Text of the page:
One can get an idea of how bad this recession is compared to previous ones at the St. Louis Fed’s Recession Watch. They haven’t updated the pictures to account for today’s industrial production release (-1.8% vs. Bloomberg consensus -1.5%), so I will convey the situation in two graphs. To sum up, industrial production is lower than at the corresponding point in any previous post-War recession. For manufacturing output, the same is true back to the 1973 recession (as far back as this series goes).
Figure 1: Log industrial production (Jan. 2009 vintage), normalized to 0 at peak. Current recession (blue), 1981 recession (black). Source: FRB via FRED II (accessed 2/18/09), and NBER.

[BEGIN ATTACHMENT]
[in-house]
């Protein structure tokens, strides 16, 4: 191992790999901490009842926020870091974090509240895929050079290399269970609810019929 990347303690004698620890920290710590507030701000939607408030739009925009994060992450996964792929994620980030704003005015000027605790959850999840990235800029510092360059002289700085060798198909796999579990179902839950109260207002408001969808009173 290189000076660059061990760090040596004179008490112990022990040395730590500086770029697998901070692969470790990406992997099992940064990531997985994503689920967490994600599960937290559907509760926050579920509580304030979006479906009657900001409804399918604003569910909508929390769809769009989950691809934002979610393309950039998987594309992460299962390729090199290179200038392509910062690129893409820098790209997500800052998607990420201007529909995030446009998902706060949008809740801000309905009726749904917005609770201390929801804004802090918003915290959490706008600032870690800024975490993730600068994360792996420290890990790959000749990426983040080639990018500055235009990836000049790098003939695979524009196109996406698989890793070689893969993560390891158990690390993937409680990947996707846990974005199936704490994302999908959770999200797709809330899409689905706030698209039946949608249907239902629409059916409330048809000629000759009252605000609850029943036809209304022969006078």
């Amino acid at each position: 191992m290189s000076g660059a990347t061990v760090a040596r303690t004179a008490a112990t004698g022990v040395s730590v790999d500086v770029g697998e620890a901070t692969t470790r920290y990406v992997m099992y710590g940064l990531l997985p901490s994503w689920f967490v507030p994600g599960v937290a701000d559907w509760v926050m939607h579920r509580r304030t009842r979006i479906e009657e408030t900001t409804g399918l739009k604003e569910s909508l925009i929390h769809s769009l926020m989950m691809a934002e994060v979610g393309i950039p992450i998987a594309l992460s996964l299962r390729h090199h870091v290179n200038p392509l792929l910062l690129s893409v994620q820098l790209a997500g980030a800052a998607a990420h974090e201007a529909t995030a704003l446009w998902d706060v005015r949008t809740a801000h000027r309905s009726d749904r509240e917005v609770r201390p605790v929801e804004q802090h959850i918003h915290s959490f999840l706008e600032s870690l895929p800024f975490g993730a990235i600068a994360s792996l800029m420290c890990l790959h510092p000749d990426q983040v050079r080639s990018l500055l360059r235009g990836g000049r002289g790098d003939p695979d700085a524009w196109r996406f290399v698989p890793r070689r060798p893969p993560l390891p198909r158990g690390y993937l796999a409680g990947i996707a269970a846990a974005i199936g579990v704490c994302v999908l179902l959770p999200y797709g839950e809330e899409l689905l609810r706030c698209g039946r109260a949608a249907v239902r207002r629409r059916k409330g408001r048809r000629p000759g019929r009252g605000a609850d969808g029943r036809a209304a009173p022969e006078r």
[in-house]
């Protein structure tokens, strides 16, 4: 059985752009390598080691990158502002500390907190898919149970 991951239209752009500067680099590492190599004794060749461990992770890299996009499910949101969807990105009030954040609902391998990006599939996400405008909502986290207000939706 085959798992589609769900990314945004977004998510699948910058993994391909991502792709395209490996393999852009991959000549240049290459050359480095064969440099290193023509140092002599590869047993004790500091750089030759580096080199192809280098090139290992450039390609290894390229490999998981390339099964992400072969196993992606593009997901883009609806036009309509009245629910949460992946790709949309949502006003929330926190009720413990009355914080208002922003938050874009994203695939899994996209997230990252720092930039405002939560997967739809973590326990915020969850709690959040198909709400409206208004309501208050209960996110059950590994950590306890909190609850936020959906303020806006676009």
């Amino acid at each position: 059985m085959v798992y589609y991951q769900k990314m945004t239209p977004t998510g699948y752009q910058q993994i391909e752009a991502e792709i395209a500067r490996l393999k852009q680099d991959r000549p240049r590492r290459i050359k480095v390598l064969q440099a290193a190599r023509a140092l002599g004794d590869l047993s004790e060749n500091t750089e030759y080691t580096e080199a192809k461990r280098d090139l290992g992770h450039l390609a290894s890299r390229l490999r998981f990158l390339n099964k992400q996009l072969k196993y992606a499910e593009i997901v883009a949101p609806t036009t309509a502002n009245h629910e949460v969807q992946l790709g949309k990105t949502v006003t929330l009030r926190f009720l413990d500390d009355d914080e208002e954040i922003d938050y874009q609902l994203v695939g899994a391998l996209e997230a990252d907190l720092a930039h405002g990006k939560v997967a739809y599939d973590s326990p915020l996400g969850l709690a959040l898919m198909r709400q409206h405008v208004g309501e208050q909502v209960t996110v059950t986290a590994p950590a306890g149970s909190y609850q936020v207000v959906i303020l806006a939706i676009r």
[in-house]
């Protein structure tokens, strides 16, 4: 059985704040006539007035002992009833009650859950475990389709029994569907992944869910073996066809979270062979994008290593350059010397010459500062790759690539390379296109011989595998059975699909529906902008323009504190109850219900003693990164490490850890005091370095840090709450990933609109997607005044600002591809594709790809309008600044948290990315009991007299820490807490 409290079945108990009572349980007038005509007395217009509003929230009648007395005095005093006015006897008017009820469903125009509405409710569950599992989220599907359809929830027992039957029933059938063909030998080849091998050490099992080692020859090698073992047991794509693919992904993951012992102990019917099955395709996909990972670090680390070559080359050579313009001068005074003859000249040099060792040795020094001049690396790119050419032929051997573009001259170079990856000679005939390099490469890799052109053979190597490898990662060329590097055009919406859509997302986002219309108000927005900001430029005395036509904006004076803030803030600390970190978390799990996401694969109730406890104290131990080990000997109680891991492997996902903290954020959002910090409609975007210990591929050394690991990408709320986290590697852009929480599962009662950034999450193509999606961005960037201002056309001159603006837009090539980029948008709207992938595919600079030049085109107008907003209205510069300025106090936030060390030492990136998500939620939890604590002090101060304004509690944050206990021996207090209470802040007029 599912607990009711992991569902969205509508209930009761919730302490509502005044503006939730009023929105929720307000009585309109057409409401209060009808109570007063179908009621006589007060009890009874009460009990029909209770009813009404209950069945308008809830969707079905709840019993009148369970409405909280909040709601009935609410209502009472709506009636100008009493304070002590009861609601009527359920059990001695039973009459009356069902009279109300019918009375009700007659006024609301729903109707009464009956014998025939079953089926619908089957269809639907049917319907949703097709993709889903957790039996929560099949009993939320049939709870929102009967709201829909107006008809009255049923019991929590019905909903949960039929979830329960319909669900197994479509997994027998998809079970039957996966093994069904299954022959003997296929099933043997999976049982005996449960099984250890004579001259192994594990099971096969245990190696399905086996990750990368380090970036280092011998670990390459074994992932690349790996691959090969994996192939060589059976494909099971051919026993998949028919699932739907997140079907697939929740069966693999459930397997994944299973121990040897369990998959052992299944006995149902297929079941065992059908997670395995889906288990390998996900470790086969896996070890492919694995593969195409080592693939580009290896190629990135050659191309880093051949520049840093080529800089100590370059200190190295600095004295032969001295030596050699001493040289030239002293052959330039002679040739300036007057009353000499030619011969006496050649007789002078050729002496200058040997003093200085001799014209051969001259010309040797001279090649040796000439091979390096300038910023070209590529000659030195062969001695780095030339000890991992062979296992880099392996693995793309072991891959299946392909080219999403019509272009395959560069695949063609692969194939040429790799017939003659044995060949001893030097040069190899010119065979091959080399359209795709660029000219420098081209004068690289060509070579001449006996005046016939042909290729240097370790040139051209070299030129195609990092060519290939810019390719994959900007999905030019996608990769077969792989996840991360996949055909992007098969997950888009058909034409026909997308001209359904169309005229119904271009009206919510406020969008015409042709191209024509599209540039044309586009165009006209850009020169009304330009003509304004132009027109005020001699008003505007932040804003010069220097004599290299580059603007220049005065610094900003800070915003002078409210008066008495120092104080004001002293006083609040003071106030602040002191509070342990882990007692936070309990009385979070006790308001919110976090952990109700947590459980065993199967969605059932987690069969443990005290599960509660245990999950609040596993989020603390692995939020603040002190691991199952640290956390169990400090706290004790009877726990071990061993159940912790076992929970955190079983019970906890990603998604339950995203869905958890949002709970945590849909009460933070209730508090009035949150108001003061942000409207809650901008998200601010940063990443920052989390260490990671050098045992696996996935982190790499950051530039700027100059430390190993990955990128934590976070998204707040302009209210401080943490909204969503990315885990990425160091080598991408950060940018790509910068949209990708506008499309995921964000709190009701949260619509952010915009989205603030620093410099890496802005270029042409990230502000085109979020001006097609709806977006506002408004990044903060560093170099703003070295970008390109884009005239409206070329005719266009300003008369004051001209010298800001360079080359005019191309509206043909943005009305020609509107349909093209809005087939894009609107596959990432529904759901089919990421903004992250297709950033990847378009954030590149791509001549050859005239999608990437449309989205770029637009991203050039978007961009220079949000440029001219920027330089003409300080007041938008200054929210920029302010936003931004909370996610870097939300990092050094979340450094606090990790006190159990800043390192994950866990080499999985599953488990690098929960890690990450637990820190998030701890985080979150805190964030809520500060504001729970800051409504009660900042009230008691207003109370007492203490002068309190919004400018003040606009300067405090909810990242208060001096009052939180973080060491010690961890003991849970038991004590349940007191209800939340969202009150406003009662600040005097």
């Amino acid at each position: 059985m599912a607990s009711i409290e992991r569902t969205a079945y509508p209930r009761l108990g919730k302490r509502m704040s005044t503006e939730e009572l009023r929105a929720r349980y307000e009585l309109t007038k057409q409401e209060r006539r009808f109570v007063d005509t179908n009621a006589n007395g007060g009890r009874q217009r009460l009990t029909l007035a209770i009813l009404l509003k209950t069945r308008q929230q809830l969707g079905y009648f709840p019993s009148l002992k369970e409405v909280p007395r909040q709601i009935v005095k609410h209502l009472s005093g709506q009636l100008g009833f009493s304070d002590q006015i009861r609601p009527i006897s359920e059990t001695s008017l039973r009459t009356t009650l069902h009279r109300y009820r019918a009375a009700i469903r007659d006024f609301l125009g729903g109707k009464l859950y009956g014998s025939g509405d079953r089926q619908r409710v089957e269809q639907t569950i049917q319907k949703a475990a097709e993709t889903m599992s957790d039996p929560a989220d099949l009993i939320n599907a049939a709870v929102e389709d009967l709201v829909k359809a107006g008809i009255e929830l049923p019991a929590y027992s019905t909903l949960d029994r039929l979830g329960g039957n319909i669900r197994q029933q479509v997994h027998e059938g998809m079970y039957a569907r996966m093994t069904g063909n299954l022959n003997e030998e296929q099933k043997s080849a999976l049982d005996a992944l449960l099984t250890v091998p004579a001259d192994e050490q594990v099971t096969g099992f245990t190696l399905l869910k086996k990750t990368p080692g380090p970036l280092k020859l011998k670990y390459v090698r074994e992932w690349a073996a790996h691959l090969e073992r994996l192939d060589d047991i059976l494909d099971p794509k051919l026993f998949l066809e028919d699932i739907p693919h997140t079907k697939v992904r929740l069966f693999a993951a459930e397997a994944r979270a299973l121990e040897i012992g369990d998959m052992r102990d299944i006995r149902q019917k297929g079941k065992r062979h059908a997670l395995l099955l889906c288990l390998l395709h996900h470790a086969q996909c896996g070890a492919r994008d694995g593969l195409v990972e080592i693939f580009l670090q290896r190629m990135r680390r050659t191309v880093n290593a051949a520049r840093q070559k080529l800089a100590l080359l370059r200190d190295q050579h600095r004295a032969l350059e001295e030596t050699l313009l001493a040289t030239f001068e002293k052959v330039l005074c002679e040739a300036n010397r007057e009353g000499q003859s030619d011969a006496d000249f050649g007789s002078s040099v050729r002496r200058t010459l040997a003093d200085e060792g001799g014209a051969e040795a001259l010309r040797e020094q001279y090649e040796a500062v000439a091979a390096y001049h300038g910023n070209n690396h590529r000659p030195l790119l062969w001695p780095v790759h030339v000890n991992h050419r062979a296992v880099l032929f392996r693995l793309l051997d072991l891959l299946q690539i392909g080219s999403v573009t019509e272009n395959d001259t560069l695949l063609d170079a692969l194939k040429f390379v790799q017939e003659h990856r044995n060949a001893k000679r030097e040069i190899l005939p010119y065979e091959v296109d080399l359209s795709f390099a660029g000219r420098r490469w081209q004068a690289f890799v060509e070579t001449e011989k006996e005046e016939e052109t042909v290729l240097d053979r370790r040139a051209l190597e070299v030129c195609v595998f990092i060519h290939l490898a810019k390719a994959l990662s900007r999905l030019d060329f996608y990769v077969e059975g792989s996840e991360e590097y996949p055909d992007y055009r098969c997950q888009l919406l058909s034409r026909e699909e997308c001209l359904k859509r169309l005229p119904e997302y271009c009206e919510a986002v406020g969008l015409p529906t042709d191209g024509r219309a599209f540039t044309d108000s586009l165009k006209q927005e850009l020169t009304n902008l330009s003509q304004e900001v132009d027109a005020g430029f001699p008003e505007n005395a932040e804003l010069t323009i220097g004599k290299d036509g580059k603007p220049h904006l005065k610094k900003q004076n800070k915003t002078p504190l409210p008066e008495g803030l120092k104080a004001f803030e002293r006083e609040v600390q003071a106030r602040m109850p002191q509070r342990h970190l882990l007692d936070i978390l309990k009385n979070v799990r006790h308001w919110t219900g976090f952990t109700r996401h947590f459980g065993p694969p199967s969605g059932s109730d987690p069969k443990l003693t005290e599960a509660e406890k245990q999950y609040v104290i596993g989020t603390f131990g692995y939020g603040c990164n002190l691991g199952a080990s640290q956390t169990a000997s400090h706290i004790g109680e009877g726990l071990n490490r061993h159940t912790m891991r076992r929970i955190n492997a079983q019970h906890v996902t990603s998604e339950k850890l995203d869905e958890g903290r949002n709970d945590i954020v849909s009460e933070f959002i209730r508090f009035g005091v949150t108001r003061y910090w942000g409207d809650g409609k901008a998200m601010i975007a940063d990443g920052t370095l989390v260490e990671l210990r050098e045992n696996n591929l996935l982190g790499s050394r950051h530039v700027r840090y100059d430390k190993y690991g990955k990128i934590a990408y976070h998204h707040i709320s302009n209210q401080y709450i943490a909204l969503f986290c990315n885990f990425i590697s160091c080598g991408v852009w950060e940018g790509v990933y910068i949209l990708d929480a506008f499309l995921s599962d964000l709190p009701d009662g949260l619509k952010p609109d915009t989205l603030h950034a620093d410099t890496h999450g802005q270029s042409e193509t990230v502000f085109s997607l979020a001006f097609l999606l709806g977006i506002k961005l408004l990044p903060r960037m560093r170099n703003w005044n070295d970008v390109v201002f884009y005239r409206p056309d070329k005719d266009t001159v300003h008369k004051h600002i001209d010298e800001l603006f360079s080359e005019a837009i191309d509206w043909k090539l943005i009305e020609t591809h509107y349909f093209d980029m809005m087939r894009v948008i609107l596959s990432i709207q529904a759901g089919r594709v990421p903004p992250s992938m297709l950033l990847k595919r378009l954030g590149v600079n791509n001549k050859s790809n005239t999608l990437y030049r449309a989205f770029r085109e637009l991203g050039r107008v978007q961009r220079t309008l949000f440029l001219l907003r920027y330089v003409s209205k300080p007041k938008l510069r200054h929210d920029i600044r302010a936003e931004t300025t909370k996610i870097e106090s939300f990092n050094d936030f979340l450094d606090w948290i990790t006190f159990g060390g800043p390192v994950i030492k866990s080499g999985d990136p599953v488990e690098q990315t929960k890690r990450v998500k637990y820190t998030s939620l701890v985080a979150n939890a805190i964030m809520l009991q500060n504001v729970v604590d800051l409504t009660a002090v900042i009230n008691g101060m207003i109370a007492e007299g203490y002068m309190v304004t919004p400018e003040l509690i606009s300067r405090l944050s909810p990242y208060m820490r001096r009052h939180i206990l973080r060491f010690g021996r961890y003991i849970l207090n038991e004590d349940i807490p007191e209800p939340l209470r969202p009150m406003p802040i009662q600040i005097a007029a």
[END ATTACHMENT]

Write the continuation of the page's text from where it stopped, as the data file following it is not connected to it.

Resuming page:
Figure 2: Log manufacturing production (Jan. 2009 vintage), normalized to 0 at peak. Current recession (blue), 1981 recession (black). Source: FRB via FRED II (accessed 2/18/09), and NBER.It is interesting to see how fast output has declined in the past six months; industrial production has declined 9.3% (in log terms) since 2008M07, and manufacturing production by 12.3%. The three month rate of decline (annualized, log terms) is 21.7% and 31.7% respectively. See Haver‘s coverage for more. The news from Empire State Index does not bode well for February. The Bloomberg consensus for the Philly Fed’s Index is -26.0, less than last month’s -24.3. We’ll see if the news is worse than anticipated at 10am on Thursday.[Update – 9pm]Spencer at AB scooped me.
Originally published at Econbrowser and reproduced here with the author’s permission.